Come on teachers – take back control of your CPD

Every teacher needs CPD.  Even the best of teachers can benefit from new ideas and techniques, I’m told “there is always room for improvement”. Unfortunately the demands of modern teaching mean that CPD delivered in INSET days is often linked to school improvement priorities (or worse, isn’t developmental in nature).  Even if you see a course outside your institution and your school can afford to fund it, you are often asked how it links to school improvement plan and if it doesn’t you can’t go.  To cut a long story short, teachers find it hard to get out of school for CPD.

With the school out of the equation it is down to teachers to take back this control.  Don’t be fooled into thinking you don’t need any – even the act of meeting other (science) teachers and the networking that comes with it can be a source of ideas and inspiration.

Join Twitter and look for twitter groups and chat that is linked to your subject – e.g. #ASEchat for science teachers, and get networking for ideas. Many people prefer to keep a separate Twitter account for this whilst others (like myself) prefer to maintain a professional manner at all times.

Next I would recommend you join a subject association and look for the courses they run.  Quite often you will find that they are available to members at a heavily subsidised rate.  Speak to your school coordinator about being released to attend the courses they run – you are more likely to be released for courses run by subject associations.  Some associations run events on a Saturday which means teachers can attend if prepared to give up a day on a weekend.  Experience of organising regional events for the ASE tells me that many teachers are prepared to give up time on a Saturday but getting word to them about courses proves to be very difficult (so make sure you sign up to any mailing lists to keep up to date). Science teachers check out the conferences organised by the ASE here – you don’t have to be a member to attend (although you get subsidised prices if you do!)  Speak to your school about them paying for you to attend weekend courses if you go down this route – many of the courses are far cheaper than a paying a supply teacher for a day.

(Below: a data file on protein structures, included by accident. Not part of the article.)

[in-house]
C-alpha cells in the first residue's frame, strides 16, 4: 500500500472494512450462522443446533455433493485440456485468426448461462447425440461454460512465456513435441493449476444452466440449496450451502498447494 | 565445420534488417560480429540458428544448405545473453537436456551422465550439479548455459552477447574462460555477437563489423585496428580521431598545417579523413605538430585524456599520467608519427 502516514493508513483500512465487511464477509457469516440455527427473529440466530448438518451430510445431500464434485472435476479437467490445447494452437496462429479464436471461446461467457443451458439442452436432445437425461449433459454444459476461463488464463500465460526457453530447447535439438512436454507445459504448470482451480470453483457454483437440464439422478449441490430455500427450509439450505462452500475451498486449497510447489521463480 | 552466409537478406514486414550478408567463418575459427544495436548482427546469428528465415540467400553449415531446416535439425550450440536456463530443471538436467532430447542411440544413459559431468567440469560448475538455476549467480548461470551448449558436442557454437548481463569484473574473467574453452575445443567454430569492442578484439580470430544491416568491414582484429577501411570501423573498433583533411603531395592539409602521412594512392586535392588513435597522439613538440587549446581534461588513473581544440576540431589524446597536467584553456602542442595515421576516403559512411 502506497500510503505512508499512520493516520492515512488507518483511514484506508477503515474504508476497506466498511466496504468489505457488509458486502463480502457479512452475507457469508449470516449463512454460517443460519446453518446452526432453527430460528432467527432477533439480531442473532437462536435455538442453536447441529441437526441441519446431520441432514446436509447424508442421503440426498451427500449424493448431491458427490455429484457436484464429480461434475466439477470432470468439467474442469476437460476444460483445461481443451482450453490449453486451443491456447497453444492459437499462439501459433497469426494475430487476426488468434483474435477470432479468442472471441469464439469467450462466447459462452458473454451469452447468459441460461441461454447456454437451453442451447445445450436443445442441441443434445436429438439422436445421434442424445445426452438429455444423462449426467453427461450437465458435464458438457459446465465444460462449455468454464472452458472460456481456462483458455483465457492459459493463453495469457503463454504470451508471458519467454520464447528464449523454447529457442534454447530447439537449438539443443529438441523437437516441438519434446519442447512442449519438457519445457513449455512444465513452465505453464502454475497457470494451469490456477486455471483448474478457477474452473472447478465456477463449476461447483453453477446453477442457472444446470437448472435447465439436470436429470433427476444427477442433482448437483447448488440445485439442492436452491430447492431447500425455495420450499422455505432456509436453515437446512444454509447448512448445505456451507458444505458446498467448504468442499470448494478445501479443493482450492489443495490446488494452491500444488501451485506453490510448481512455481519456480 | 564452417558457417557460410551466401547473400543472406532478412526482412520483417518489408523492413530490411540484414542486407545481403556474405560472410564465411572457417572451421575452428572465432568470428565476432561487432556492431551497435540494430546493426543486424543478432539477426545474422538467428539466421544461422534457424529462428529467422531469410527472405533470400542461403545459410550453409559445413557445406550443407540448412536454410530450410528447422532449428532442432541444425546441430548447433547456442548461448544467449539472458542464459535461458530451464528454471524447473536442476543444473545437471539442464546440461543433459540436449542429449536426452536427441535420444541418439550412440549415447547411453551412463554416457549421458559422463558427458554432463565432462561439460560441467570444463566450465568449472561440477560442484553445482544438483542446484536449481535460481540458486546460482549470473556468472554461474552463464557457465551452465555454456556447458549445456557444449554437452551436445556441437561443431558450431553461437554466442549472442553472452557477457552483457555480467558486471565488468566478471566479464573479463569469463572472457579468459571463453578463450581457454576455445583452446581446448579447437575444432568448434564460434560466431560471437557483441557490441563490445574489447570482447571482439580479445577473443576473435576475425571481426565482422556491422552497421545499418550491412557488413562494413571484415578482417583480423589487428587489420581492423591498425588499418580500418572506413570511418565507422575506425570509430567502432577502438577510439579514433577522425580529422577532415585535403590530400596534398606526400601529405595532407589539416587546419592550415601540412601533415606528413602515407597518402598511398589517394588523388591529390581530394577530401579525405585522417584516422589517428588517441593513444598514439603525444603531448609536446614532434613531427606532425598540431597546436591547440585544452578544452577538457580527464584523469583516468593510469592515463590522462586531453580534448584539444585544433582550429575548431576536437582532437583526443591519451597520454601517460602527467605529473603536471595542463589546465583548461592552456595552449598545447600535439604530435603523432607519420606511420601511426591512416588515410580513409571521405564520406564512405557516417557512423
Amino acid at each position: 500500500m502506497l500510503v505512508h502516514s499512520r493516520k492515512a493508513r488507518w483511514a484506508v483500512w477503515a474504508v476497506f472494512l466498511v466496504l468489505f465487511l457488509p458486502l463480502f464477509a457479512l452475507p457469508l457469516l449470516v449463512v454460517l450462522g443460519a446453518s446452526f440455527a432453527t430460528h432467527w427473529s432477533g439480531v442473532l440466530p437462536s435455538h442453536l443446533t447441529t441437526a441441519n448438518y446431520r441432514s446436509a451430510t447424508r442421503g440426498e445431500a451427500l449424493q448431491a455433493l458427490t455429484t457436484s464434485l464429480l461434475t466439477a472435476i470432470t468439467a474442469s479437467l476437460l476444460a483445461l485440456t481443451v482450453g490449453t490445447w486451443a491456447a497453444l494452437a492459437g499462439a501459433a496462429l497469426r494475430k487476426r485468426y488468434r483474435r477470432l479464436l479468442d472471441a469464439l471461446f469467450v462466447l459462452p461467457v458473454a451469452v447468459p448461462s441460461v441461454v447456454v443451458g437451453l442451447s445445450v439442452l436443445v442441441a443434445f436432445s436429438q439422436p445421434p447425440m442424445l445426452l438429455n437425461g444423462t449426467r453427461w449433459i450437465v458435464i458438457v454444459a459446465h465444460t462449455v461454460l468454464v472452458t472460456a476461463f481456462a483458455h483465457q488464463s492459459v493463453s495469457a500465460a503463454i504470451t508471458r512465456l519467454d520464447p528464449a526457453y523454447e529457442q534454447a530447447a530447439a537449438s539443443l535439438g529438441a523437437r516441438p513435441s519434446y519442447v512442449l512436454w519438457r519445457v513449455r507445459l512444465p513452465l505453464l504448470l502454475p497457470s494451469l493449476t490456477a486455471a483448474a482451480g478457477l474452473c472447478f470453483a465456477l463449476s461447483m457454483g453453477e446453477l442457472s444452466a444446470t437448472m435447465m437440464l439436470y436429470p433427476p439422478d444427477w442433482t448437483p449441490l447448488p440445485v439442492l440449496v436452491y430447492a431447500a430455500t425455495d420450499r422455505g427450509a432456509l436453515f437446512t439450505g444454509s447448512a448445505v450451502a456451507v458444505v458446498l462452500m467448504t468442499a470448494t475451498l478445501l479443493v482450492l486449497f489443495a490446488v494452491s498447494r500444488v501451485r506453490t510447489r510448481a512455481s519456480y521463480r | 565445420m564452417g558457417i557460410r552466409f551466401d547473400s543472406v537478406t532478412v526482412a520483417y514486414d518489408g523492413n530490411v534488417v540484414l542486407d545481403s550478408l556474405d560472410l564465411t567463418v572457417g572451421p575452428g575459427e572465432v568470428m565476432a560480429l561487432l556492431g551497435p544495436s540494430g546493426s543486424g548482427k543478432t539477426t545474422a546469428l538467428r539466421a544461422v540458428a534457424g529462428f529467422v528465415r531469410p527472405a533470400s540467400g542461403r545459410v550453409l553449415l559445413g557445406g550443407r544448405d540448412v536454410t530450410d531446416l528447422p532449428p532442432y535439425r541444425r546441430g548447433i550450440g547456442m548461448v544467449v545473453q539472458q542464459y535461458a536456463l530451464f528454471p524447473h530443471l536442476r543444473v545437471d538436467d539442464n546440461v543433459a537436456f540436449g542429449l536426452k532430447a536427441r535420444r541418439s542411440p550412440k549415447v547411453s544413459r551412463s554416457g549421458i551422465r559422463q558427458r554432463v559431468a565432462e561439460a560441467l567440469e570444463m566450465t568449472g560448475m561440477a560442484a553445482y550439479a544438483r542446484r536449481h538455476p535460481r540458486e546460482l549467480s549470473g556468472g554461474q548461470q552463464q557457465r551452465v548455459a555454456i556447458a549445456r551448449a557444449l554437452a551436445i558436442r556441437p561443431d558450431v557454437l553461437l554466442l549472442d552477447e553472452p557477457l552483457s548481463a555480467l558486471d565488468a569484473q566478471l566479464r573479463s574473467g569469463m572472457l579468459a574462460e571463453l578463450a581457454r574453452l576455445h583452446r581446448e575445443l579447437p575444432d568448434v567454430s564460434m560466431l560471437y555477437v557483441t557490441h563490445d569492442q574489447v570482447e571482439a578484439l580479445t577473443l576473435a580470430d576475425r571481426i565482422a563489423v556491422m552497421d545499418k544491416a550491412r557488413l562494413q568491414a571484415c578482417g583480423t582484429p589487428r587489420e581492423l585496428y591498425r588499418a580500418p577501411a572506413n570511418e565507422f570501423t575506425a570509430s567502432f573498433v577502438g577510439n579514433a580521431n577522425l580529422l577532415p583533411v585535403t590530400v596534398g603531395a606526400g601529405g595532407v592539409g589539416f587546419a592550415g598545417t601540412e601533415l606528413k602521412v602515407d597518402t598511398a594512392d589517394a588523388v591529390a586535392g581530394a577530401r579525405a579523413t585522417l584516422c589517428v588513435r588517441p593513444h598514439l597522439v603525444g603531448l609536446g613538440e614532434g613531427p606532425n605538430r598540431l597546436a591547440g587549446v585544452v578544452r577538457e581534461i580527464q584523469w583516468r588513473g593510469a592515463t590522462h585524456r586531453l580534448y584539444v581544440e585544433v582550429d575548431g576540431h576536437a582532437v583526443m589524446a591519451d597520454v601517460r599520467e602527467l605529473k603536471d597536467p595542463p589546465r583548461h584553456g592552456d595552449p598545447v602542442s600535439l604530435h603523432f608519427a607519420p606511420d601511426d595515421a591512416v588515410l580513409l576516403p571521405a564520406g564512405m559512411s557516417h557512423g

Evernote Snapshot 20160822 151943

Yesterday I attended a teachmeet/tweet-up where a group of science teachers came together to share ideas.  Members of this group had three things in common

  • Most were members of the same subject association – the ASE
  • Many were known to each other in cyberspace through Twitter
  • All were prepared to give up a day (or longer) of their holiday for the chance to get together and exchange good practice (and spend some time in the local pub as well!)

Teachmeets are less formal/structured but free – and vary in location, duration and subject content.  Many are advertised on the teachmeet wiki and others through subject associations websites/newsletters.  Not only are they a brilliant source of ideas but they also provide an excellent opportunity to network with like minded teachers.  Exam boards often have network or hub meetings which can serve a similar purpose, although these tend to be more one-way.

So there you have three ways that you can take control of your CPD to help you develop as a professional but the I can’t finish without a word of advice to fellow school leaders.

  • Set directed time aside to allow teachers to take part in CPD.  Even cancelling the odd meeting would go some way towards easing the time pressures that teachers face and be seen as a measure of good will.
  • Don’t insist on all CPD being linked to school improvement priorities.  Yes this is where you might target the bulk of your resources but think of the impact of a course that moves a teacher from being a good teacher to being an outstanding teacher.